observation in the form of the residuals, e_{i}:
The error sum of squares can be
obtained as the sum of squares of these deviations:
The number of degrees of
freedom associated with SS_{E}, dof(SS_{E}),
is (n2). (For details,
click here.)
Therefore the residual or error
mean square, MS_{E}, is:
Analysis of Variance
Identity
The total variability of the observed data (i.e. the
total sum of squares, SS_{T}) can be written
using the portion of the variability explained by the model,
SS_{R}, and the portion unexplained by the model,
SS_{E}, as:
The above equation is referred
to as the analysis of variance identity.
F Test
To test if a relationship exists between the dependent and
independent variable, a statistic based on the F
distribution is used. (For details,
click here.) The statistic is a ratio of the model mean
square and the residual mean square.
For simple linear regression,
the statistic follows the F distribution with 1 degree of
freedom in the numerator and (n2) degrees of freedom in
the denominator.
Example
Table 1 shows the observed yield data obtained at various
temperature settings of a chemical process. We can analyze this
data set using ANOVA to determine if a linear relationship
exists between the independent variable, temperature, and the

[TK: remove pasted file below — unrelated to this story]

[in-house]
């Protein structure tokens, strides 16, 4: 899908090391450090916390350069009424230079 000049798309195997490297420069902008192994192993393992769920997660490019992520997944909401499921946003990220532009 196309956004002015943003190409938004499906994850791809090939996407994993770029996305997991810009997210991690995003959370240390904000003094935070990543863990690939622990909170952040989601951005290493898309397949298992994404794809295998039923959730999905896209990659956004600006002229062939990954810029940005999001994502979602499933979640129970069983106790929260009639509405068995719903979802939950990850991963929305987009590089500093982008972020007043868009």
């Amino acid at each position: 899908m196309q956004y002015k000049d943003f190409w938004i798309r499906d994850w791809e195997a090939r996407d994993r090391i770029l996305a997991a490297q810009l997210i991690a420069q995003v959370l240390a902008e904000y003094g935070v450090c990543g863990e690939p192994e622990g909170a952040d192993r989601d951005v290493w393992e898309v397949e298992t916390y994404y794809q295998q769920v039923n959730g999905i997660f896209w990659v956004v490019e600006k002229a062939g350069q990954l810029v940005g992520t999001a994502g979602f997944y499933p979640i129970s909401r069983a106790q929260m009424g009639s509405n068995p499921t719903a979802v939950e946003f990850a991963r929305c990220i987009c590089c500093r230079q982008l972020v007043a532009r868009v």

dependent variable, yield.
Table 1: Yield Data Observations of a Chemical Process at
Different Values of Reaction Temperature
The parameters of the assumed
linear model are obtained using least square estimation. (For
details,
click here.) These parameters are then used to obtain the
estimated values,
. The model
sum of squares for this model can be obtained as follows:
The corresponding number of
degrees of freedom for SS_{R} for the present
data set is 1.
The residual sum of squares can
be obtained as follows:
The corresponding number of
degrees of freedom for SS_{E} for the present
data set, having 25 observations, is n2 = 252 = 23.
The F statistic can be
obtained as follows:
The
P value corresponding to this statistic, based on the
F
distribution with 1 degree of freedom in the numerator and 23
degrees of freedom in the denominator, is 4.17E22. In this
context, the P value is the probability that an equal
amount of variation in the dependent variable would be observed
in the case that the independent variable does not affect the
dependent variable. (For more details about P values,
click here.) Since this value is very small, we can conclude
that a linear relationship exists between the dependent
variable, yield, and the independent variable, temperature.
DOE++
The above analysis can be easily carried out in ReliaSoft's
DOE++ software using
the Multiple Linear Regression Tool. Figure 3 shows the data
from Table 1 entered into DOE++ and Figure 3 shows the
results obtained from DOE++. You can see that the results
shown in Figure 4 match the calculations shown previously and
indicate that a linear relationship does exist between yield and
temperature.
Figure 3: Data Entry in DOE++
for the Observations in Table 1
Figure 4: ANOVA Table for the Data in Table 1
References
[1] ReliaSoft Corporation, Experiment Design
and Analysis Reference, Tucson, AZ: ReliaSoft Publishing,
2008.
[2] Montgomery, D., Design and Analysis of
Experiments, 5th edition, 2001, New York: John Wiley & Sons,
2001.
[3] Kutner, Michael H., Nachtsheim, Christopher
J., Neter, John, and Li, William, Applied Linear Statistical
Models, New York: McGrawHill/Irwin, 2005.